Thursday, October 29, 2009

More on Australian population futures

Over at The Australian, that paper's David Uren and Michael Sainsbury report on how Secretary to the Treasury Ken Henry expects Australia's buoyant population profile to help sustain a long boom there.

The world's third-largest economy, which is due to pass Japan to grab second spot next year, saw growth of 7.7 per cent in the first nine months. Its latest figures will all but assure the country of hitting its 8 per cent target for this year.

"China's investment-fuelled recovery has propped up Australia's economy," said Royal Bank of Scotland China economist Ben Simpfendorfer.

Evidence of China's effect on the economy came as departing BHP Billiton chairman Don Argus warned the Rudd government to keep Australia's mineral resources from being snatched by foreign state-owned entities.

Speaking in Melbourne yesterday, Mr Argus said Australia was at risk of following Canada in having much of its natural resources owned by foreign investors.

Dr Henry told a business forum at Queensland University of Technology that the rapid growth in the population, caused by much higher migration and a rise in the fertility rate, had transformed thinking about the impact of population ageing on the economy, and would require large-scale economic and social infrastructure.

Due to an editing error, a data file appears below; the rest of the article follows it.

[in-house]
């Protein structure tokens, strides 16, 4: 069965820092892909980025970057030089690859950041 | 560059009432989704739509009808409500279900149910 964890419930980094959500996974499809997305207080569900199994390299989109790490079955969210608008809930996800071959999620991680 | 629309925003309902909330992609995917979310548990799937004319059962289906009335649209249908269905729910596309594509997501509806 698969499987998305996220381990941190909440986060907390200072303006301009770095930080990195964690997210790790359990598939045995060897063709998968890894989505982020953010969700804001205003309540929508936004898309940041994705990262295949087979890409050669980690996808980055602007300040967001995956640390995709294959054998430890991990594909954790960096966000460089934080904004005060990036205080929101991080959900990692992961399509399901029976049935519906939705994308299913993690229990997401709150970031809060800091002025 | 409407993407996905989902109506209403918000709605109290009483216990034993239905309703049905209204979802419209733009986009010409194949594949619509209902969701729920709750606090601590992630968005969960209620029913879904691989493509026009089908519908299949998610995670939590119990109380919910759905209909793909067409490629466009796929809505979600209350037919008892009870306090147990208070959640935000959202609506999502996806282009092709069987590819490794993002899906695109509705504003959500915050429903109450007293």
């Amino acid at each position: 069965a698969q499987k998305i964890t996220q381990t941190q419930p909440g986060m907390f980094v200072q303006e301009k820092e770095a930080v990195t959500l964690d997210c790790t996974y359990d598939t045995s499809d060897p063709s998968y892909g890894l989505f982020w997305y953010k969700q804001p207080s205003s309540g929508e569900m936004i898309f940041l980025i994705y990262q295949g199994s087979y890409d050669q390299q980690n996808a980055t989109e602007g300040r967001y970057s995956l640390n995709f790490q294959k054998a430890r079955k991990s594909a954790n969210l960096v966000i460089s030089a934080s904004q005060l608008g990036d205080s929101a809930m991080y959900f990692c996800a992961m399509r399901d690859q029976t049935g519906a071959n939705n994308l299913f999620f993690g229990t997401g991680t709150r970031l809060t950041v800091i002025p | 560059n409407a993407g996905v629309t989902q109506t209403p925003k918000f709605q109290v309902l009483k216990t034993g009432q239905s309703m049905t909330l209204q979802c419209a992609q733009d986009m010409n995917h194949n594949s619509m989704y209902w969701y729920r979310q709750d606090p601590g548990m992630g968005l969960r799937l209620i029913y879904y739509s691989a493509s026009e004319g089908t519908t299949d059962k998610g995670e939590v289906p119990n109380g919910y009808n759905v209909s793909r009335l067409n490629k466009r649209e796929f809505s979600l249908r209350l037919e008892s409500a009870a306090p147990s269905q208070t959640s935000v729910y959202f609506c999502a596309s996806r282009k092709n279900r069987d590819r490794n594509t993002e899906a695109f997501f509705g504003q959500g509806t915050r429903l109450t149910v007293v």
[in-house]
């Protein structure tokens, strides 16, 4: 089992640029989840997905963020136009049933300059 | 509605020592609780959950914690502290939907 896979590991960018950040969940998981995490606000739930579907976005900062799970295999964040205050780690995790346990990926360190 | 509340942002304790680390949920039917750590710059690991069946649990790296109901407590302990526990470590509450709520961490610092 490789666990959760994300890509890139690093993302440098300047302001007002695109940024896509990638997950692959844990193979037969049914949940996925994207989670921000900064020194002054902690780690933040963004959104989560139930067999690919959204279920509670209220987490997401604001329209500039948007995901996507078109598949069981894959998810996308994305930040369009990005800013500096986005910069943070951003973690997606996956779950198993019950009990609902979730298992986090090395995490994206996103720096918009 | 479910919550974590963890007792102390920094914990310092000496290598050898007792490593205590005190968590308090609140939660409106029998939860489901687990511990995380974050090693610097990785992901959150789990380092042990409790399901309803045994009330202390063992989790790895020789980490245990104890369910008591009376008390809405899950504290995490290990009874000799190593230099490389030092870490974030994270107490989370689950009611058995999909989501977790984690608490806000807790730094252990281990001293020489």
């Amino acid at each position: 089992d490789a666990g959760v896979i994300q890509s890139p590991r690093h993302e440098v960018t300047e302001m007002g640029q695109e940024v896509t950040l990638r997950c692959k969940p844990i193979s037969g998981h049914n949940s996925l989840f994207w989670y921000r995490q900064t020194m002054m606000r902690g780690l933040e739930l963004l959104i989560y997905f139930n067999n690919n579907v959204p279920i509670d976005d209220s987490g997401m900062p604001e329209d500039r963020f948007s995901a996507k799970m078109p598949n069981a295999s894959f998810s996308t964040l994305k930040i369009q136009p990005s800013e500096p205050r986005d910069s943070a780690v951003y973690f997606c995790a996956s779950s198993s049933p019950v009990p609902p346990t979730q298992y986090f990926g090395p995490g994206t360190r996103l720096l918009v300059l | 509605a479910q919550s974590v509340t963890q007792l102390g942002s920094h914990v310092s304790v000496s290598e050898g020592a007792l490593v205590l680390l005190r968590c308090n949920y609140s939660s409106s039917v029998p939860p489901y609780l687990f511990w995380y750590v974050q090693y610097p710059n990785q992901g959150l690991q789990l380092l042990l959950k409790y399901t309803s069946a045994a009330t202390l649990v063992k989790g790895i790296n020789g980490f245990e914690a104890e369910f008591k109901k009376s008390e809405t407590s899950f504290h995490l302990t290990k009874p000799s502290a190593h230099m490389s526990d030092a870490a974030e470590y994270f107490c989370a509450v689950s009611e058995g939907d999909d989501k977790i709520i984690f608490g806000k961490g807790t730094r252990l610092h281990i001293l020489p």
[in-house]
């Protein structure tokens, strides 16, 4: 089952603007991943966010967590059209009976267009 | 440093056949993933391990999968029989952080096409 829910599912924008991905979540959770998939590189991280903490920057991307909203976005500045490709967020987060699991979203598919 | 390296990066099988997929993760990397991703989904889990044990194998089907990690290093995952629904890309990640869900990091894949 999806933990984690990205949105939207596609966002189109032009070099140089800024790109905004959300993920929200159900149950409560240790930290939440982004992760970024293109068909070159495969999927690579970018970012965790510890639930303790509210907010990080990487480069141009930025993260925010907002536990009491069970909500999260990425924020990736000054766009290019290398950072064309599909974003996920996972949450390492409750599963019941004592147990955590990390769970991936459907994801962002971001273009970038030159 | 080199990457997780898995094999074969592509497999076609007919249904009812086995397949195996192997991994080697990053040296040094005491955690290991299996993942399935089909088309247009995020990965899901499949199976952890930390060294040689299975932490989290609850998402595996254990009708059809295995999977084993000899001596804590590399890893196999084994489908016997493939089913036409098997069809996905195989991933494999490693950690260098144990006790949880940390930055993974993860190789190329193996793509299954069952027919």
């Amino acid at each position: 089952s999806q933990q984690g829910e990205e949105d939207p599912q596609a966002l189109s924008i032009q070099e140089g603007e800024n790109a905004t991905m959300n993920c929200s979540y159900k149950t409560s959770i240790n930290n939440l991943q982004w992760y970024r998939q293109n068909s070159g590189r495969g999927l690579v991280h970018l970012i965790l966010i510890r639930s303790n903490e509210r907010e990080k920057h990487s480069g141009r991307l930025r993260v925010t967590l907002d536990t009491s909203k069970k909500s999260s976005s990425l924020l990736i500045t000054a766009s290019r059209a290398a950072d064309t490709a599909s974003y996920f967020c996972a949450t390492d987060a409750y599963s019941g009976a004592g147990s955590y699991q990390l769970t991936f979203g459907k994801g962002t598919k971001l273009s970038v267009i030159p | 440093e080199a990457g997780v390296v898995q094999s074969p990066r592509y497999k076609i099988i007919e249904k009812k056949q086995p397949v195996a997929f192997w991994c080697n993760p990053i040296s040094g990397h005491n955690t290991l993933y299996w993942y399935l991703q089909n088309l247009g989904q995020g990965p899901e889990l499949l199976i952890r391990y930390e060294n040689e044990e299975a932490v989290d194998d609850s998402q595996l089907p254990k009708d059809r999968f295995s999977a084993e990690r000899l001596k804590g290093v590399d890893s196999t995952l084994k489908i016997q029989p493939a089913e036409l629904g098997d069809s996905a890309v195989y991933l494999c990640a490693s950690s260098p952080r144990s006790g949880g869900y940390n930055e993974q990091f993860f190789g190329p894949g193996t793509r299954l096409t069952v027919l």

He said the projection that the population would rise to more than 35 million people by 2050 implied that Sydney and Melbourne would grow to cities of seven million, while Brisbane would more than double in size to four million.

Sydney's population would rise by 54 per cent, Melbourne's by 74 per cent and Brisbane's by 106 per cent. This would impose challenges for planners, as the cities could not expand simply by increasing their geographic footprints. It would also put pressure on skills training and government services.

A 2006 projection project that the Australian population could rise from 20.3 million to nearly 28 million by 2051. The growth in projected numbers between 2006 and 2009 can be linked to Australia's rising period fertility and growing levels of immigration. A relatively larger Australian population, one that was relatively younger than its other developed-economy peers and hence had a relatively advantageous age structure, would be well-positioned in the global economy.

That assumes that Australians would want that population level. Many Australians are hostile towards the idea of a substantially larger Australian population, not only because the need for extra investment in cities and overcrowding might hurt Australians' quality of life, but because the scarcity of basic resources like water create significant environmental limitations on Australian population growth.

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